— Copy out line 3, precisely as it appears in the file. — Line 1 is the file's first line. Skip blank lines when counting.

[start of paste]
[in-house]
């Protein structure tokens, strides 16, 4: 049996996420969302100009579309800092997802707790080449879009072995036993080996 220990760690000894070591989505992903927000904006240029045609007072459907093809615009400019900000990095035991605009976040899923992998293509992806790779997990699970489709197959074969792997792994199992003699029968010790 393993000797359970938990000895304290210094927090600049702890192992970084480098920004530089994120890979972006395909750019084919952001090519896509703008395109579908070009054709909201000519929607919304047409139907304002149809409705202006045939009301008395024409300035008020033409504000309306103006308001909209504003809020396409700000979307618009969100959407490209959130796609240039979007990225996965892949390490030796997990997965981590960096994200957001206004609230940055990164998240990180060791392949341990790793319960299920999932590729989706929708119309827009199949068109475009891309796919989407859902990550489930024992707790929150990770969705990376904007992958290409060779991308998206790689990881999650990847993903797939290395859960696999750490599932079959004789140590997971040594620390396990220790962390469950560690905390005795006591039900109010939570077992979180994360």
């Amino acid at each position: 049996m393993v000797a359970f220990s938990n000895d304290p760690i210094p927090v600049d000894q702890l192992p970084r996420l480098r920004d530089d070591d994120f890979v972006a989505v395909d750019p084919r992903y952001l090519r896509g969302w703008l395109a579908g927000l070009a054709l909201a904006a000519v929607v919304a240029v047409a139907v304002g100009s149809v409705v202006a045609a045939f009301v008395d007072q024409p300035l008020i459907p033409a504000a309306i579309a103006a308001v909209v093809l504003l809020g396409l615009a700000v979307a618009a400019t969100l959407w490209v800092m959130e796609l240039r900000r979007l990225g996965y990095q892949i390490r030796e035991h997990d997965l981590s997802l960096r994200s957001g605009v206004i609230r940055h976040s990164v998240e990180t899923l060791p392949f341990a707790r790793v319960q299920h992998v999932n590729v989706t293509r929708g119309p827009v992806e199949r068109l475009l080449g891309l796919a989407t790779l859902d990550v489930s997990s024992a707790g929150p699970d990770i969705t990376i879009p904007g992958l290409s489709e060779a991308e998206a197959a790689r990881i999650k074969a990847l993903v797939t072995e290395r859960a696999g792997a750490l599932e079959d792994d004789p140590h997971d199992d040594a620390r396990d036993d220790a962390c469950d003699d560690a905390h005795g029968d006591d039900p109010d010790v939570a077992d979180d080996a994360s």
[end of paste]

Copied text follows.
């Amino acid at each position: 049996m393993v000797a359970f220990s938990n000895d304290p760690i210094p927090v600049d000894q702890l192992p970084r996420l480098r920004d530089d070591d994120f890979v972006a989505v395909d750019p084919r992903y952001l090519r896509g969302w703008l395109a579908g927000l070009a054709l909201a904006a000519v929607v919304a240029v047409a139907v304002g100009s149809v409705v202006a045609a045939f009301v008395d007072q024409p300035l008020i459907p033409a504000a309306i579309a103006a308001v909209v093809l504003l809020g396409l615009a700000v979307a618009a400019t969100l959407w490209v800092m959130e796609l240039r900000r979007l990225g996965y990095q892949i390490r030796e035991h997990d997965l981590s997802l960096r994200s957001g605009v206004i609230r940055h976040s990164v998240e990180t899923l060791p392949f341990a707790r790793v319960q299920h992998v999932n590729v989706t293509r929708g119309p827009v992806e199949r068109l475009l080449g891309l796919a989407t790779l859902d990550v489930s997990s024992a707790g929150p699970d990770i969705t990376i879009p904007g992958l290409s489709e060779a991308e998206a197959a790689r990881i999650k074969a990847l993903v797939t072995e290395r859960a696999g792997a750490l599932e079959d792994d004789p140590h997971d199992d040594a620390r396990d036993d220790a962390c469950d003699d560690a905390h005795g029968d006591d039900p109010d010790v939570a077992d979180d080996a994360s």